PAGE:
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Orange two tone cover with grey band across bottom. Title black out of orange; author name, orange out of greyFrank & Stella, Mark Wynne

tall-lighthouse, 2020       £6.00

Brief Statement

I found this a wonderful, unexpected, pared-back pamphlet. An unusual debut. Based around the life and work of painter Frank Auerbach, Frank & Stella works well at two levels: both at capturing the spirit and feel of its subject, and as a sequence I could appreciate and relate to with little reference to that. Here, from ‘Stella Asleep’:

         I see you’ve chosen a new colour for sadness

I stumble through the gentle disaster of sleep

Throughout, Mark Wynne shows refreshing restraint. Frank Auerbach famously scraped his paint off and started again and again on the same canvas. In ‘Camden Town’, Wynne writes ‘I wake up every morning / stunned // the walls scraped bare / again’. And these poems do have that same feel: of layers scraped away and a residue left which has a more powerful effect for all that’s been erased.

Throughout, there’s a sense of high anxiety — ‘I’m reading too much / into everything’, starts ‘Primrose Hill’ — and that paint is ‘a full five-inches thick’, as he has it in ‘Film Critic’ — but the eventual, unembellished poems work brilliantly, to my mind: a meld of brief statements. So, ‘it’s taken a week to climb these steps’, he writes in ‘Delacroix’; or ‘why are you afraid of your own bed?’ and ‘the past overwrites the present’, in ‘Earl’s Court’.

The final poem in the sequence is itself called ‘Brief Statement’:

the desire
            to explain, falters
a brief statement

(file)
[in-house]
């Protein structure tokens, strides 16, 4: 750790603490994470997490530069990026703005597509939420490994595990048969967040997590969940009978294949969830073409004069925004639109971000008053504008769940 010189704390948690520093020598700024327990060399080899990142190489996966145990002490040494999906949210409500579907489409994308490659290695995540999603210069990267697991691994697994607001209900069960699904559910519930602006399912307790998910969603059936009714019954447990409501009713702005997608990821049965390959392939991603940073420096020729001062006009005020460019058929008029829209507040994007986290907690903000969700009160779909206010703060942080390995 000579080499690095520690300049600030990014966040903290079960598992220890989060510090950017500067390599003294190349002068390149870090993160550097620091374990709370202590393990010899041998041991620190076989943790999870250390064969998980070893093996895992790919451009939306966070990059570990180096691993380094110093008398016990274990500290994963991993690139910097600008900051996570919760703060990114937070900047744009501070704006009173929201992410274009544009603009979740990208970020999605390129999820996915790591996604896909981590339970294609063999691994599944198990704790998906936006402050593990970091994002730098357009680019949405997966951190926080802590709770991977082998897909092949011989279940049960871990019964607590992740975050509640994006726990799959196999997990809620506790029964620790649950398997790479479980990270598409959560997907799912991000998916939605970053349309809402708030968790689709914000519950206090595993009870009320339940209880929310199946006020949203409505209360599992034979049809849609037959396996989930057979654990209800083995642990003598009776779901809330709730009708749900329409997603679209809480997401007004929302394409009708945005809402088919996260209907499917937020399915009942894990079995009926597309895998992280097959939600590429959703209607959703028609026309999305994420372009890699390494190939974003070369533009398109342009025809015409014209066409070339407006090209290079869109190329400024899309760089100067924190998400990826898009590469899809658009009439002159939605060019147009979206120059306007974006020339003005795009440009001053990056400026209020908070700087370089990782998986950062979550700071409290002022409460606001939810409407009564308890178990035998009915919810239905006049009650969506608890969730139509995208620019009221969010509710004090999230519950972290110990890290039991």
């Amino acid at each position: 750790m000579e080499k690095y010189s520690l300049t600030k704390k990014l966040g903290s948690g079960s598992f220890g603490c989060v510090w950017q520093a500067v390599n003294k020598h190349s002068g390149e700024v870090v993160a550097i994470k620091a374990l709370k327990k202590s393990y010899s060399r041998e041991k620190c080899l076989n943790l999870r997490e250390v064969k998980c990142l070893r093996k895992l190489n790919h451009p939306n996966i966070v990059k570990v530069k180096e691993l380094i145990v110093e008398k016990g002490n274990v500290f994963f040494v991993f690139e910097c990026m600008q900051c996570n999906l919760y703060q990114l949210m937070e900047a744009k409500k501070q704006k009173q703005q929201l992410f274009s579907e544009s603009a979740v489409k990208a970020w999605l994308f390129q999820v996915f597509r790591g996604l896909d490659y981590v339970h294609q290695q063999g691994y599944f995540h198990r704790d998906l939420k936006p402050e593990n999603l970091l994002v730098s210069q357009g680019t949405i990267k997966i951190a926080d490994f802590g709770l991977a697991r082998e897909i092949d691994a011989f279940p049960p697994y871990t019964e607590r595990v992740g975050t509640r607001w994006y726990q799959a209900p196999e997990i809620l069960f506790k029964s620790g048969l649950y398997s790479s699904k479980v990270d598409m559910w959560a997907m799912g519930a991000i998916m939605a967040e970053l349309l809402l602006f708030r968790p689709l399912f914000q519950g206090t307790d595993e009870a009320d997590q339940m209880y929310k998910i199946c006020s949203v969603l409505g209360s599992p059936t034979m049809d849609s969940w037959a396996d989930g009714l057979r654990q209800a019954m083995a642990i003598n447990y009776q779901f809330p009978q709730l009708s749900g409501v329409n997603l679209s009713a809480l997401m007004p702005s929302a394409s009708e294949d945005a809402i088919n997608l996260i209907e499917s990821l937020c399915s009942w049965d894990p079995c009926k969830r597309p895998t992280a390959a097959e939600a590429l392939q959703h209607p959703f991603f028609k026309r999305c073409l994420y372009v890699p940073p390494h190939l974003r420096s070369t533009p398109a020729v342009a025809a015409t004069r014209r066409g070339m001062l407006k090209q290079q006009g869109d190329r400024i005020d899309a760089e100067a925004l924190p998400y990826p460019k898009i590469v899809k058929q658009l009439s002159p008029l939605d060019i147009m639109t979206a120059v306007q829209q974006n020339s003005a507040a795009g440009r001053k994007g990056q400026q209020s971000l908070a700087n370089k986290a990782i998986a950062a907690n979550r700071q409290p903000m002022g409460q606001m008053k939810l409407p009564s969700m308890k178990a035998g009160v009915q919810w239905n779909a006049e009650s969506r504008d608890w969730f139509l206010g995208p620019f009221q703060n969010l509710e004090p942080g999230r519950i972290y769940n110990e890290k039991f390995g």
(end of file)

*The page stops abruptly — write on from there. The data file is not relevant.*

dissolves into nothing

And these poems do, for me, dissolve any ‘desire / to explain’. Very London-centric, as was Auerbach’s work, they simply offer up images and mood — sadness — and leave me to meet them. I love the opening poem ‘Interior, Vincent Terrace’. It sets out in front of us a small cast of characters, an interior: ‘that room    that awful yellow // the colour of unlove’. The poem works powerfully, for me, less definitely delivering more:

            picture our life
as a cardboard box

now try to imagine
            the top lifted off

It’s exactly what I do, reading these poems.

Charlotte Gann

Poet as collage artist

Many poets will be familiar with the idea of a ‘word palette’. We often use the vocabularies of a landscape, craft or occupation to create metaphors or unify a piece of work. In his intriguing pamphlet Frank & Stella, Mark Wynne has taken this idea a step further, adopting the art and life of the painter Frank Auerbach as his palette, along with borrowings from commentary about the artist, and composite characters created from the artist and his models.

The material is reworked to create a new context for Wynne. He interrogates his own concerns through a collage of all things Auerbach in short poems with mostly unpunctuated lines, as in ‘Primrose Hill’:

I take bus rides
    all over town

the razed cityscapes
    comfort me

after months & months
    over Primrose Hill

a secret geometry
    finally emerges

my life illuminated
    by a lie

Many of the poems are set in urban interiors, with place names and poem titles taken from Auerbach’s life, as in ‘Finsbury Park’:

I pace from room to room
I have seized all points of view.

Other poems are concerned with spaces where important scenes have occurred, or where people are missing, as in ‘Insomnia’:

I wake up at five — impatient —
           for what?
my language is impoverished

strange how the absence of one
woman can empty a city.

Auerbach’s technique of painting in heavy layers and scraping away to begin again is referenced in some poems, as in ‘Camden Town’:

I wake up every morning
            stunned

the walls scraped bare
            again.

This is not to say that the reader must be knowledgeable about Auerbach, although that would add another interesting layer. I enjoyed the poems with only a brief foray online to gain some idea of the images and context from which the poems were created.

Where the poet and artist perhaps differ is in the thickness of the brush strokes. Auerbach’s paintings strike me as weighty with their density of paint. Wynne’s poems, paradoxically, gain weight from spare language and lightness of touch.

Heidi Beck

 

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